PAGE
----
Downturn deals: Is fintech M&A trending up?
As the fintech landscape continues to evolve, the potential for an M&A boom remains a topic of speculation but a flurry of summer dealmaking heralds a busy end of the year.
The annual summer slowdown is almost over with founders and investors returning from their holidays.
Are they returning to a fintech mergers and acquisitions (M&A) boom for the closing third act of 2023?
As in the financial crisis of 2008-9, M&A hasn’t found much of a footing in the past 18 months rising rate environment.
In the past few months, however, despite a large drop in funding volumes, M&A activity appears to be picking up with some notable deals.
Mega fintech deals have not yet really materialised this year, with the exception of Visa’s $1bn cash deal for Brazilian payments scale-up Pismo, whose clients include Revolut, N26 and Nubank - in June.
At the margins, though, mid-sized acquisitions seem to be picking up steadily over the summer months.
Aman Behzad, founder and managing partner at Royal Park Partners says M&A has “intensified across the global fintech scene”, recently.
“Fintechs that are coming of age will flex their M&A muscles to bolster revenue streams – seeking acquisitions that add value to their tech or product set and put them on a stronger path to profitability,” he said.
“Meanwhile, faced with a more unforgiving funding environment than years gone by, earlier-stage businesses that struggle to raise capital will be tempted to merge with better-capitalised players,” he added.
Behzad counts 58 transactions with a total value of $12bn disclosed in July 2023 alone.
“Although Capital Markets and Wealth Management led the way with 17 deals, activity was fairly distributed across verticals indicating that many sectors are ripe for consolidation over the next 12 months.”
Today, Swedish payments fintech Trustly announced it had acquired rival Slimpay in a €70m deal which will add both geographic expansion and new products to the two companies.
Last week, as AltFi exclusively revealed, Auxmoney made its first foray into fintech M&A when it scooped up Dutch credit marketplace Lender & Spender.
What separates these two deals from established narratives is that in both cases it is other fintech companies that have been the buyers.
Despite banks sitting on huge gains from a rising interest rate environment, it appears that fintechs are becoming increasingly keen to buy each other.
The best case in point so far is the deal between two saving and investing fintech veterans Acorns and GoHenry in April.
US-based Acorns acquired GoHenry and its European arm Pixpay, which operates in the UK and US and more recently France, Spain and Italy, in April too.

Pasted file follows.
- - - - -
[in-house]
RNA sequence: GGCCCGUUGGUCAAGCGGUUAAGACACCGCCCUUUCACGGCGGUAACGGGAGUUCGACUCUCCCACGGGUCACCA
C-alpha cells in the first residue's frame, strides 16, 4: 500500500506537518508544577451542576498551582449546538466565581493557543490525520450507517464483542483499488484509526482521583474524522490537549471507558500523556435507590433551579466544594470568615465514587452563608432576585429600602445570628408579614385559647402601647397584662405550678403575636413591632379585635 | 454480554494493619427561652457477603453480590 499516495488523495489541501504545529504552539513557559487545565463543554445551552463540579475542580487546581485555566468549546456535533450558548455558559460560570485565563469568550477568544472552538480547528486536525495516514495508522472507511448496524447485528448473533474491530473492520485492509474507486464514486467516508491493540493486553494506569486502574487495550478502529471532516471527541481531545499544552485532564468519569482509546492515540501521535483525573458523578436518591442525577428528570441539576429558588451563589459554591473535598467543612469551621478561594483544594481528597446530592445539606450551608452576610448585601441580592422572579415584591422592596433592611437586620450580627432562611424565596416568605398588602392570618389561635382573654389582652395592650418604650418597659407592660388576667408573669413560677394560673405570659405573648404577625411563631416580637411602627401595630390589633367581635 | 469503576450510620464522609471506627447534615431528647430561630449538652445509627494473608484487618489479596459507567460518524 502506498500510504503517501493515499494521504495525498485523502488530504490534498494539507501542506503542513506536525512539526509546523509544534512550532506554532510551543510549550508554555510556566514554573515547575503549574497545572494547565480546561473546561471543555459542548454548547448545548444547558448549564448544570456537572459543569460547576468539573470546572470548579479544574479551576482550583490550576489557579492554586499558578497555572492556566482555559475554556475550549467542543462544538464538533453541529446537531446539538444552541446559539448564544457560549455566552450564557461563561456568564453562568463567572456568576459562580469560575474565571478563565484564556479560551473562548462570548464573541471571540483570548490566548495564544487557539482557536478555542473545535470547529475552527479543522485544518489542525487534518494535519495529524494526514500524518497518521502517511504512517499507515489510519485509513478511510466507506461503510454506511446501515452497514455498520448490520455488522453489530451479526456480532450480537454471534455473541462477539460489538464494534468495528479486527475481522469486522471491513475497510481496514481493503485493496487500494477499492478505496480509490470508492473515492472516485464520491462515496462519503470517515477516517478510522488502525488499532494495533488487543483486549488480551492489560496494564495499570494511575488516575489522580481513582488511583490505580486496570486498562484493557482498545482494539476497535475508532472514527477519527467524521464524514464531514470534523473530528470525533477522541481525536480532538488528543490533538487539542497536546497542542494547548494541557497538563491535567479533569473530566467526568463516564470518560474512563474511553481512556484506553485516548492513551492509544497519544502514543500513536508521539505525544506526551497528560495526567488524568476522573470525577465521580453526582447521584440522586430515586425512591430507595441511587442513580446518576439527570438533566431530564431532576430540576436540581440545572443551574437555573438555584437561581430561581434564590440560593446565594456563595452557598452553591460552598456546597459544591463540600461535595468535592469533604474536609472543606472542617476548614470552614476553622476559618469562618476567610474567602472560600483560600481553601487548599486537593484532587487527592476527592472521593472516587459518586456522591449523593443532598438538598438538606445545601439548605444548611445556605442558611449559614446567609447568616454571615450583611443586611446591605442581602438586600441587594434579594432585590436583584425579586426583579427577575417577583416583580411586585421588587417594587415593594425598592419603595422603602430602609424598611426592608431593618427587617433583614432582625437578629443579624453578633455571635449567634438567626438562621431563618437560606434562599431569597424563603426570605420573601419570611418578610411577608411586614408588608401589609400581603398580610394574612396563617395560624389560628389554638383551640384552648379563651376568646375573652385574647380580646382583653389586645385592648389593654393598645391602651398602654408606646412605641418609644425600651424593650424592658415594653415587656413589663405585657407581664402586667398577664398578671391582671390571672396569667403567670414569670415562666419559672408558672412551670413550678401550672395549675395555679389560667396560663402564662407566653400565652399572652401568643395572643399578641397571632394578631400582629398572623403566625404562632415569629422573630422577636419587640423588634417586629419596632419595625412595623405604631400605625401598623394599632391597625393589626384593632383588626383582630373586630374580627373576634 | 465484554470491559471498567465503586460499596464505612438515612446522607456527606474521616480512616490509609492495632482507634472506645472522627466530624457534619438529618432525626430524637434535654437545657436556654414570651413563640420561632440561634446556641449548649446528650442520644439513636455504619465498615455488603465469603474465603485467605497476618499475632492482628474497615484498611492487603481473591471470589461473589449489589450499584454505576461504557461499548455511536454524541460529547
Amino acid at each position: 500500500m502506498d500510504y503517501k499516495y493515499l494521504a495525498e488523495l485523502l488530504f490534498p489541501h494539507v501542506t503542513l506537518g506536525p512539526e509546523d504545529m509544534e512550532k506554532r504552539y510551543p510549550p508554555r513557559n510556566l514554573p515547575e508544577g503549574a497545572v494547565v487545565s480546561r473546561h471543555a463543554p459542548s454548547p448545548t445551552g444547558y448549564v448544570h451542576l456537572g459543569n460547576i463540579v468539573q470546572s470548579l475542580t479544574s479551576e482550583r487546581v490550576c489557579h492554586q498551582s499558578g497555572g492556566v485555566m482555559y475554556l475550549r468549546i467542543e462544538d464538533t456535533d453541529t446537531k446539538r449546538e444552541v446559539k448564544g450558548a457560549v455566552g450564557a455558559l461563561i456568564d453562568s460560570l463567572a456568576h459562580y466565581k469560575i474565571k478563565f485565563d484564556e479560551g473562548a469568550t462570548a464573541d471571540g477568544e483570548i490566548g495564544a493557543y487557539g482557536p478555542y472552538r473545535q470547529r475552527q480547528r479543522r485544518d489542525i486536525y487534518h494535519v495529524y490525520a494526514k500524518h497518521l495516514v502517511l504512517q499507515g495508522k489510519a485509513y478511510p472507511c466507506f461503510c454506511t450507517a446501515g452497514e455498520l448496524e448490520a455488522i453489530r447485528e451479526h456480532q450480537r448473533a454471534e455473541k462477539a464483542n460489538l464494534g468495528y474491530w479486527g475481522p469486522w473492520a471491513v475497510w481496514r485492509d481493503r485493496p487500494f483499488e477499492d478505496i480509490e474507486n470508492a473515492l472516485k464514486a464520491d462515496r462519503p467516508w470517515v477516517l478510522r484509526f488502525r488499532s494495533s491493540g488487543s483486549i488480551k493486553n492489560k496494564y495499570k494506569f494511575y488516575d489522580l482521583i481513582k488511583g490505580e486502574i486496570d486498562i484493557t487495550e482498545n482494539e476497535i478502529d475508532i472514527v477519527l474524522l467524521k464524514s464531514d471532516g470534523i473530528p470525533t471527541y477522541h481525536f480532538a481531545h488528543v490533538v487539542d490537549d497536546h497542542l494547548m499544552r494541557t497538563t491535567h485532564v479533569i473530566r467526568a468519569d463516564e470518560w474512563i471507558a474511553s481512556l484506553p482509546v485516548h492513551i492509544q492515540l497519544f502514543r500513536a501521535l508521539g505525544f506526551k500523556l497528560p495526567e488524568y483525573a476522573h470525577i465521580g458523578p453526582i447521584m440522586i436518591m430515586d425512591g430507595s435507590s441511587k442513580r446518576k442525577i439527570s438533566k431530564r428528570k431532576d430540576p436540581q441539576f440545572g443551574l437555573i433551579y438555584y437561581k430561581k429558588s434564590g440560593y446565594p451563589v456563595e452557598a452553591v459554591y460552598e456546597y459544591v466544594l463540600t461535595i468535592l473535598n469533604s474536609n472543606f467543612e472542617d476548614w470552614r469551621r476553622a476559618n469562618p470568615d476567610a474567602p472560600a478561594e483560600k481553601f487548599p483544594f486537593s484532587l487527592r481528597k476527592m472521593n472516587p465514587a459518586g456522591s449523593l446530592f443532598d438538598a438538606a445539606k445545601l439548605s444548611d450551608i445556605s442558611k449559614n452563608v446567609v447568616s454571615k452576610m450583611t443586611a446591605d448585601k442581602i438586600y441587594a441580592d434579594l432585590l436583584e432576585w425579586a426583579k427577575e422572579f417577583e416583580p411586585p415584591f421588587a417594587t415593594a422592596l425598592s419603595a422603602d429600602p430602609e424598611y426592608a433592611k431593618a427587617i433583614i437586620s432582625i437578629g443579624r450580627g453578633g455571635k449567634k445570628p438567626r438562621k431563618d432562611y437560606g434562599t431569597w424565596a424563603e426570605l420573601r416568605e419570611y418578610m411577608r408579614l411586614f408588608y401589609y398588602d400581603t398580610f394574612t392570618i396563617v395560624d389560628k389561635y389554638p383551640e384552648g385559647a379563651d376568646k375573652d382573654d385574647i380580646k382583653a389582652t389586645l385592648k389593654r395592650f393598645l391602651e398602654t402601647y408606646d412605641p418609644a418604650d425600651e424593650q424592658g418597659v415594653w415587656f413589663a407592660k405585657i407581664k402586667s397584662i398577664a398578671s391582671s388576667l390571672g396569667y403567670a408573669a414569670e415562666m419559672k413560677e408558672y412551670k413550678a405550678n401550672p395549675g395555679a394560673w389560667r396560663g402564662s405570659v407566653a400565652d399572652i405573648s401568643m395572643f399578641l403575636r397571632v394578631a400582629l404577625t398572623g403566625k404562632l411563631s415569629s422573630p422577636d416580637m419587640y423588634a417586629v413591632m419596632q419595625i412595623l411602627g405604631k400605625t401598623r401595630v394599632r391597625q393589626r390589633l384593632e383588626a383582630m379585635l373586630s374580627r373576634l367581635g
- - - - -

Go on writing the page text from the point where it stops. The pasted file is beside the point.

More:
Another rumoured huge fintech-on-fintech M&A deal is between UK digital banking darling Monzo and Lunar, with reports the two banks were in talks to join forces in what would be a first for two European fintech unicorns.
A similar deal has been reported for Shawbrook Bank, although in this case, it's eyeing the acquisition of the 150-year-old Coop Bank.
“Consolidation is a story that will keep repeating itself – indeed, fintech is only in the first innings of a multi-decade transformation. The consolidators, however, are rotating," said Behzad.
"Typically, the usual suspects have been the big banks and tech giants; but increasingly M&A activities are driven by opportunistic fintechs jumping at the opportunity to snap up valuable technology or talent at a discount. The best players will unlock economies of scale and opportunities for growth," he added.
Aren’t we in a downturn?
The frothy days of 2021 are some way off and the full extent of the funding slowdown from this peak is becoming a more and more pressing issue for founders and their financial backers.
While layoffs and a focus on profitability over growth have helped many fintech startups extend their cash runways, for hundreds of companies this can only go far.
Venture capital investors and other market participants have long talked about a budding showdown this year and into 2024 for fintech companies that are still operationally loss-making but nonetheless are sitting on valuable businesses.
The issue here is a familiar one. Accept new funding on potentially unpreferable terms or go out of business.
This showdown will see market consolidation as investors opt for a swift exit rather than encouraging portfolio companies to raise new funds amid the more difficult market for capital.
Investment into the UK fintech sector fell by 57 per cent in the first half of the year, according to KPMG, with slump from $13.8bn in H1 2022 to $5.9bn for the same period this year.
While there were 215 UK M&A, PE and VC fintech deals completed in H1 2023, this was down from 392 in H1 2022. This feeds into a slow global M&A activity for the first half of 20223 with only $24bn in deal value.
According to data from FT Partners, after six consecutive quarters of decline, total global fintech deal activity volume across financing, M&A and IPOs shows signs of a summer pickup.
In the second quarter of the year, the latest data available, fintech M&A deal volume picked up from the worst quarter in Q1 since the start of the pandemic with volumes 2.5 times higher than the previous three months.
Momentum around fintech M&A appears to be continuing into Q3 as more than half of all $500 million+ deals in 2023 so far were announced in June and July.
A blockbuster initial public offering (IPO) has for the most part always been the dominant dream for fintech founders when it comes to the inevitable exit. Few picture selling their companies to big corporates or banks, or other fintechs for that matter.
However, investor interest and funding play a significant role in driving M&A activity.
"This is the ultimate test for fintech; time will tell which players thrive, and which crumble under the pressure,” Behzad said.